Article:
'Where, in the course of winding up a company, it appears that any person who has taken part in the formation or promotion of the company, or any past or present director, manager or liquidator, or any officer of the company has misapplied or retained or become liable or accountable for any money or property of the company, or been guilty of any mis-feasance or breach of trust in relation to the company, the Court may, on the application of the liquidation, or of any creditor or contributory made within three years from the date of the first appointment of a liquidator in the winding up or of the misapplication, retainer, misfeasance or breach of trust, as the case may be, whichever is longer examine into the conduct of the promoter director, manager, liquidator or officer and compel him to repay or restore the money or property or any part thereof respectively with interest at such rate as the Court thinks just, or to contribute such sum to the assets of the company by way of compensation in respect of the misapplication, retainer, misfeasance or breach of trust as the Court thinks just.'
For, this provision to apply, two conditions must be satisfied. The first is that the person against whom an order is made must belong to one of the categories specified and the second condition is that he must have either misapplied or retained any fund or become liable or accountable for any money or property of the company or been guilty of any misfeasance or breach of trust in relation to the company. Now, as already stated, the appellants did not come by the money which is now sought to be recovered from them in their capacity as directors. Being creditors they were paid, though perhaps wrongly, what was due to them by the former liquidator and could not, therefore, be said to be in possession of any funds as such of the company. They only received repayment of the loans advanced by them. Therefore there could be no question of their having misapplied or retained or become liable or accountable in any way for any money or property of the company or being guilty of any misfeasance or breach of trust. In these circumstances collate is difficult to see how they can be asked under Section 235 to refund what they have received.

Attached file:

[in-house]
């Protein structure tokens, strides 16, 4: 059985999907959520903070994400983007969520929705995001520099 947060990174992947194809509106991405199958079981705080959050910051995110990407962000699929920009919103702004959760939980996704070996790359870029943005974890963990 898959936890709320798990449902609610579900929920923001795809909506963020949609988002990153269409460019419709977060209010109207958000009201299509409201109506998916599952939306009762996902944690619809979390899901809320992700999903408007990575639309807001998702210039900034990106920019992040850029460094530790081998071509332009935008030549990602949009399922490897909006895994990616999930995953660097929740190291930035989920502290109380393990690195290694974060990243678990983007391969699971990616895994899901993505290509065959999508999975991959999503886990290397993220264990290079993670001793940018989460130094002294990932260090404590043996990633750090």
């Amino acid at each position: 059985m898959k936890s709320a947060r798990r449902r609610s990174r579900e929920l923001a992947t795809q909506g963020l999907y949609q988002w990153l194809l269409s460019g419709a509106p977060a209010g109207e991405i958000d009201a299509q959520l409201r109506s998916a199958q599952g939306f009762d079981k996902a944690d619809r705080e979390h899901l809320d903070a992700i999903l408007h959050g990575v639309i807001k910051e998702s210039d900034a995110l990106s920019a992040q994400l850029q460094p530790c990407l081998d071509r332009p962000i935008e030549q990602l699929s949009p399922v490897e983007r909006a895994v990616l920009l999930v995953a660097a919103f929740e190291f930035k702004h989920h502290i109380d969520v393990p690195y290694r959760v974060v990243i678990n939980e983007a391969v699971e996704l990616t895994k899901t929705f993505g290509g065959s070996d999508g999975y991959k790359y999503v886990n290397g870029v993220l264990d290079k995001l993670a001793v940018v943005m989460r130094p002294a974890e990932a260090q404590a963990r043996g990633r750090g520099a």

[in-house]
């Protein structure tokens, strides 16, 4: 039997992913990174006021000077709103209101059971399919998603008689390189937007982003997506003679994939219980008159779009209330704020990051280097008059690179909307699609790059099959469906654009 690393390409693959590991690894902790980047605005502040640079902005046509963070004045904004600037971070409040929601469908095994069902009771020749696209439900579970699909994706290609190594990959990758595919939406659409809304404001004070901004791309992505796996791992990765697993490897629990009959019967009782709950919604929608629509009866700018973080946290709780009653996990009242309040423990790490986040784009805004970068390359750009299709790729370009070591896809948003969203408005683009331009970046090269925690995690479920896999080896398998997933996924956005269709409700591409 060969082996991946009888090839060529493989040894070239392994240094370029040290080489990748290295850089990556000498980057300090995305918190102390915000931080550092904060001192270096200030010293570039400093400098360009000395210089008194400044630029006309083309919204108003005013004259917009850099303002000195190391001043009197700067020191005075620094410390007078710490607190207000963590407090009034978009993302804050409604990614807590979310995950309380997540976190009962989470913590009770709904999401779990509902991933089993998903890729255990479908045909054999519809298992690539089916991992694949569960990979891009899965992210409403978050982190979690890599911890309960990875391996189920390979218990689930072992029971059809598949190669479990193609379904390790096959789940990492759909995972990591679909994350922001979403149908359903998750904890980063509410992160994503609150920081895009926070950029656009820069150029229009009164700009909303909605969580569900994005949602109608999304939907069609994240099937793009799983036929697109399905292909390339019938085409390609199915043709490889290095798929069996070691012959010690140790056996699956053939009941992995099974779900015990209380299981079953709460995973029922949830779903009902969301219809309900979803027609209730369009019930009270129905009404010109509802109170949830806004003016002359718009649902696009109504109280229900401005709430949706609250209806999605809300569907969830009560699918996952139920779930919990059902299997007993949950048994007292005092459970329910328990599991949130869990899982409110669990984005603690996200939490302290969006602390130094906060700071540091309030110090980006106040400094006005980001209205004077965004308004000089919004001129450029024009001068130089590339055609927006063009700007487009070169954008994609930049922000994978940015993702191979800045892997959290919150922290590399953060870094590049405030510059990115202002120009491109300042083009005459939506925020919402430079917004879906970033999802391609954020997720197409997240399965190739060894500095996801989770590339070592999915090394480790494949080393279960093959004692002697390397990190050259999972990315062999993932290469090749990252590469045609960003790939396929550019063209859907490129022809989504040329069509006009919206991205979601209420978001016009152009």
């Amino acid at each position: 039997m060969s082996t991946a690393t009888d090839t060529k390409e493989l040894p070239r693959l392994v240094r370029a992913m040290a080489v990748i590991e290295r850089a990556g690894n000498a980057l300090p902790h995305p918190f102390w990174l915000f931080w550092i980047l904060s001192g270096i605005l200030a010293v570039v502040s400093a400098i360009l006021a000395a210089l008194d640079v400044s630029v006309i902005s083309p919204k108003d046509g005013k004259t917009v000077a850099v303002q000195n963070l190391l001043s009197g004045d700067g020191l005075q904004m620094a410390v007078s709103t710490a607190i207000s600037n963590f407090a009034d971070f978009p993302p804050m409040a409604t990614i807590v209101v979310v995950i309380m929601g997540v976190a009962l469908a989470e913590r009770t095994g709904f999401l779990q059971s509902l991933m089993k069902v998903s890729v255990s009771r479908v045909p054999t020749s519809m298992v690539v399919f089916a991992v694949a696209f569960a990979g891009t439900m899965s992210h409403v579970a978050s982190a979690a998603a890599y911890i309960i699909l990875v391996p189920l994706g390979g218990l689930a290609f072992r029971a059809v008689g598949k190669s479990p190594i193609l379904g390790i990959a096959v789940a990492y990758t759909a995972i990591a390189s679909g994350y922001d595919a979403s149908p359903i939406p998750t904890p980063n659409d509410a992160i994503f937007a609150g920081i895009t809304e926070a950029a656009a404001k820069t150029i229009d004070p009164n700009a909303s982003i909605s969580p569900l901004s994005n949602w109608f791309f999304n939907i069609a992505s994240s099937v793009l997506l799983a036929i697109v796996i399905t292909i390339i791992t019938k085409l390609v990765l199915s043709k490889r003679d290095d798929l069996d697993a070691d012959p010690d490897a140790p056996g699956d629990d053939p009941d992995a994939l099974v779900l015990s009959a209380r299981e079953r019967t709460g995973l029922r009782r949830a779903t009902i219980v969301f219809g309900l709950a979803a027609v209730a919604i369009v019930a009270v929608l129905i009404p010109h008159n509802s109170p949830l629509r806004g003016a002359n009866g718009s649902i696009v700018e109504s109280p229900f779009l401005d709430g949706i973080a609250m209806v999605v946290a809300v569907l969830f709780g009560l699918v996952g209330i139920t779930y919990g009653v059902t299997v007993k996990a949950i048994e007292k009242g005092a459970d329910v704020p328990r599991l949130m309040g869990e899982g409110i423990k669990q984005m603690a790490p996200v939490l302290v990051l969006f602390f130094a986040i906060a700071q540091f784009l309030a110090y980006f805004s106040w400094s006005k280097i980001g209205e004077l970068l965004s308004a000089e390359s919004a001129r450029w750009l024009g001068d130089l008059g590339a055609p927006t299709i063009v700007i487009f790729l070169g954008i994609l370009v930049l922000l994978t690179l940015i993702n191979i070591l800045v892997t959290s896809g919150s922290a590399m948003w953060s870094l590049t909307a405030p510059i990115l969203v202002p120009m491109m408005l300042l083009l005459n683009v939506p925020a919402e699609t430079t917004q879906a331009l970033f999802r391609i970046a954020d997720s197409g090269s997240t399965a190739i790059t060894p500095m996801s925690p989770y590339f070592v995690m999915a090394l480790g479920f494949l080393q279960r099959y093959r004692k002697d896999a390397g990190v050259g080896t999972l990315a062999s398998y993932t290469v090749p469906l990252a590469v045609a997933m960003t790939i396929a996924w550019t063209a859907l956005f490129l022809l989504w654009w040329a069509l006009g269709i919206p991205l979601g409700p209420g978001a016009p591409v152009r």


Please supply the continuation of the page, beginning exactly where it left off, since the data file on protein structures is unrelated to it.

5. Upon this view, I set aside the order of the District Judge and dismiss the application of the liquidator. Costs in both the Courts will be borne by the liquidator.
6. Order set aside.